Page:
Here’s something sort of counterintuitive: people saving more money is a problem.
According to the latest data released Monday, the personal savings rate rose to 5.5% in December, the highest level in 3 years.
And while some of the basic lessons we learn about money as kids start with saving something for your future or a rainy day, increased savings from US consumers — in the aggregate — have been a drag on economic growth during the post-crisis expansion.
As the US credit team at Deutsche Bank wrote in a note over the weekend, the current swirl of volatility in markets, a regime change from the Fed, and increasing instability in the global economy risks sending this rate higher.
And if savings spike, consumer spending in the US likely slows down, which potentially drags down the already lacklustre economic growth we’ve seen over the last several years.
And the only institution with the power to really alter these dynamics, of course, is the Federal Reserve, which raised rates for the first time in years back in December, and appears intent on raising them a few more times this year.
“The ‘punch line’ in all of this for the Fed must necessarily be in domestic US data,” Deutsche Bank writes. “Ultimately our concern is for the household saving rate and hence consumer spending via the transmission mechanism of financial conditions.”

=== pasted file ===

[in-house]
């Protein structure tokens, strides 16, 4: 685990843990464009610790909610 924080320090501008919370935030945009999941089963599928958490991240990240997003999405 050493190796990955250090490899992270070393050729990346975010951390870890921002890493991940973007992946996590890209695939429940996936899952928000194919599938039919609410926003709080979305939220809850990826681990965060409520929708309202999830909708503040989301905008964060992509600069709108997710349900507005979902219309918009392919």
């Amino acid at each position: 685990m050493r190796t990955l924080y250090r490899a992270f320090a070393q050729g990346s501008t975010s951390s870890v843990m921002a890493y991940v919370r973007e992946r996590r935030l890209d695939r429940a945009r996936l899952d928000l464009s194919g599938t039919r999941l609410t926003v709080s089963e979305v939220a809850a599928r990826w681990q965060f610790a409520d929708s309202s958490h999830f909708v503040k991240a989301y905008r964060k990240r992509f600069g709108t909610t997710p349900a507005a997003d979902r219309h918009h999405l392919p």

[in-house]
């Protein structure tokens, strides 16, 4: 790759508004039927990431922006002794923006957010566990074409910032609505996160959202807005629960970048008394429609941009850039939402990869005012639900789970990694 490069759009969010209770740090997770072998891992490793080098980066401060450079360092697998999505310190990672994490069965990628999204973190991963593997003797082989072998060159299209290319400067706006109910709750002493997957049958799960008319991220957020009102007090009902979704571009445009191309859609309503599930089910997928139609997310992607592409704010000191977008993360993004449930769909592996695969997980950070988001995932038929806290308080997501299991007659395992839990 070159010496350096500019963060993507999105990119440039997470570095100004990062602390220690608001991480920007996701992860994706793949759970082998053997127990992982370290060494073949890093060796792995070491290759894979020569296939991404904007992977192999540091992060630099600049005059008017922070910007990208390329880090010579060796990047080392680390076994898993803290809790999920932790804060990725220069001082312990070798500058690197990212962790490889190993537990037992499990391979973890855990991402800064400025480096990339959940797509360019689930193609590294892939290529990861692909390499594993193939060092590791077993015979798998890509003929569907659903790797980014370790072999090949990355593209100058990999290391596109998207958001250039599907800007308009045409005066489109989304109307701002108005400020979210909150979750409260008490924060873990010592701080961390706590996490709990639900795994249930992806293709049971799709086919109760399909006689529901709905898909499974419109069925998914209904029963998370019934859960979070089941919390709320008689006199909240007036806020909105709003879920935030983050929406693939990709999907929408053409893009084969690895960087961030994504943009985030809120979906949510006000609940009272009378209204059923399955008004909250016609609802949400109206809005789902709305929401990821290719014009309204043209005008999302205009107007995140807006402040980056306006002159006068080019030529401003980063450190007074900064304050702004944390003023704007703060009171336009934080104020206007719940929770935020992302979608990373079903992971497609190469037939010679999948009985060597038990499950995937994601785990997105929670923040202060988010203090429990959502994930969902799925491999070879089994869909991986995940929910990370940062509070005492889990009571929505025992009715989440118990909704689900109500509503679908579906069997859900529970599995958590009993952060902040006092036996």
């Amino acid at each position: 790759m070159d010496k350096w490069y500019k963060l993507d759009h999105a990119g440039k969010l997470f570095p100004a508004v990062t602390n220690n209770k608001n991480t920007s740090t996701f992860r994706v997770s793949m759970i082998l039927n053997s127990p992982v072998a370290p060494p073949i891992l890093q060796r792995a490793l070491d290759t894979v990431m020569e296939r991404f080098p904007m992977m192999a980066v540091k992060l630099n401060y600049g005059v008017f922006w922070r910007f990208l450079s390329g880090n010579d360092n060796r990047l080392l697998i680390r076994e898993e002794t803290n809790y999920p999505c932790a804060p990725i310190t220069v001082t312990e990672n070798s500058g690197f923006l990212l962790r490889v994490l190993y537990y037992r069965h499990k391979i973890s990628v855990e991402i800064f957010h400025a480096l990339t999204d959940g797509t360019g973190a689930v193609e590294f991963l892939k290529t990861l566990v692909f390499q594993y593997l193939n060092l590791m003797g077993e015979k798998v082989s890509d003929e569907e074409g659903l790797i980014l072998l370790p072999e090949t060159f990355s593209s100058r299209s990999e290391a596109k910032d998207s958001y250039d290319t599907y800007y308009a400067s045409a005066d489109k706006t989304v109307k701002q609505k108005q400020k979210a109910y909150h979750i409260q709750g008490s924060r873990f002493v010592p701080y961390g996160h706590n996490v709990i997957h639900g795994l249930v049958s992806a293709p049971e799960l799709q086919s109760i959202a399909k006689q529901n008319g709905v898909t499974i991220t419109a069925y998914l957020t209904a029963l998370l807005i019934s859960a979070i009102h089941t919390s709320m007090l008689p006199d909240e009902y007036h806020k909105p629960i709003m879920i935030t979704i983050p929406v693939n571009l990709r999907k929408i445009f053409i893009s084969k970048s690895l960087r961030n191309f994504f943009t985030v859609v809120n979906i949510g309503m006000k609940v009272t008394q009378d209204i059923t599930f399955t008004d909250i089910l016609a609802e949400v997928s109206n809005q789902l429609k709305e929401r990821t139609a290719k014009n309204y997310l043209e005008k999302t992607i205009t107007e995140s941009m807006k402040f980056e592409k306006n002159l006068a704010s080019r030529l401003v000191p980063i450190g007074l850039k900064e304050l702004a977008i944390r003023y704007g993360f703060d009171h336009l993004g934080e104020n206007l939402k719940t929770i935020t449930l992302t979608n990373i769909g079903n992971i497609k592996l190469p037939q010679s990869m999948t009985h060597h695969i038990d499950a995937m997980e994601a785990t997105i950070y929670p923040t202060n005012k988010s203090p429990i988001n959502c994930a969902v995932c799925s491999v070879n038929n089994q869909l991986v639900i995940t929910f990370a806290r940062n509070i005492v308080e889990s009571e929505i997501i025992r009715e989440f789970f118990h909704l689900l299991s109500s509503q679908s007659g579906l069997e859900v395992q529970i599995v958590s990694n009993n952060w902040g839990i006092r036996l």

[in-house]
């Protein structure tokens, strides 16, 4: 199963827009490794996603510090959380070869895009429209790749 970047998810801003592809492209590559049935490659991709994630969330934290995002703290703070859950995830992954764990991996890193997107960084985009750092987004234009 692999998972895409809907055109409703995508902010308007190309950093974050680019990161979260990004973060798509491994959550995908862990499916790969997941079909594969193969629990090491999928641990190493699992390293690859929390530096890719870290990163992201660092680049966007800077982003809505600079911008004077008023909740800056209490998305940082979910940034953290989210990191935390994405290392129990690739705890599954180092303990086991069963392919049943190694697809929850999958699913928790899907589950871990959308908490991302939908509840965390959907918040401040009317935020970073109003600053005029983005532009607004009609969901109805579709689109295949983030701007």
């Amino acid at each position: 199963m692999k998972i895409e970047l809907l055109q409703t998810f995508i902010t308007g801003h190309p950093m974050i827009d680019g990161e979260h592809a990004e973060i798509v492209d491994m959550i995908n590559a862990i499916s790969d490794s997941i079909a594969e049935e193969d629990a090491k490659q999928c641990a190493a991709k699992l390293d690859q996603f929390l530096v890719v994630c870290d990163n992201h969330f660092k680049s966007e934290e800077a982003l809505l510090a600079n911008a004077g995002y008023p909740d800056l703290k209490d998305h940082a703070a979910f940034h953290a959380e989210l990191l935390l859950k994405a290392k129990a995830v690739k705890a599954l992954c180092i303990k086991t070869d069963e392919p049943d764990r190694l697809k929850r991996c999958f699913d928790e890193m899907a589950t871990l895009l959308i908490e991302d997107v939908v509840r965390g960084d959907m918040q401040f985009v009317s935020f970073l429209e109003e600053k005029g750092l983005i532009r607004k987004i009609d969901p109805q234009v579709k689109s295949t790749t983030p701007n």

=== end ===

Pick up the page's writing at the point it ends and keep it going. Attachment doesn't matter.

As Morgan Stanley’s Ellen Zentner noted recently, financial conditions in the US are as tight as if the Federal Reserve had already raised rates four times.
Deutsche Bank adds (emphasis ours):
To the extent that the resolution of China’s currency adjustment is disorderly, contagion is highly likely as investors with capital trapped in China are obliged to de-risk, selling winners elsewhere to offset losses in the Chinese market. Experience clearly shows that these contagion effects are relevant for developed-market assets. Moreover, there is a clear linkage between capital-asset valuations and the saving rate.
The basic message is that as asset prices fall the savings rate rises as consumers view instability in markets and the economy as a trigger for hunkering down.
This, in turn, brings down consumer spending. And with consumer spending accounting for about two-thirds of GDP, this is a problem.
Now, the current chart of the savings rate doesn’t look like much with the savings rate seeing only a modest increase over the last few years.
But keep in mind that the economic recovery we’ve seen since the crisis is still in a fragile state, even seven years after the end of the post-crisis recession.
And so while much has been made about the slowdown in the manufacturing sector and instability in China and other emerging market economies, it’s anything that throws off the US consumer’s path towards regaining confidence lost during the traumatic post-crisis recession that poses the largest risk to continued US economic growth.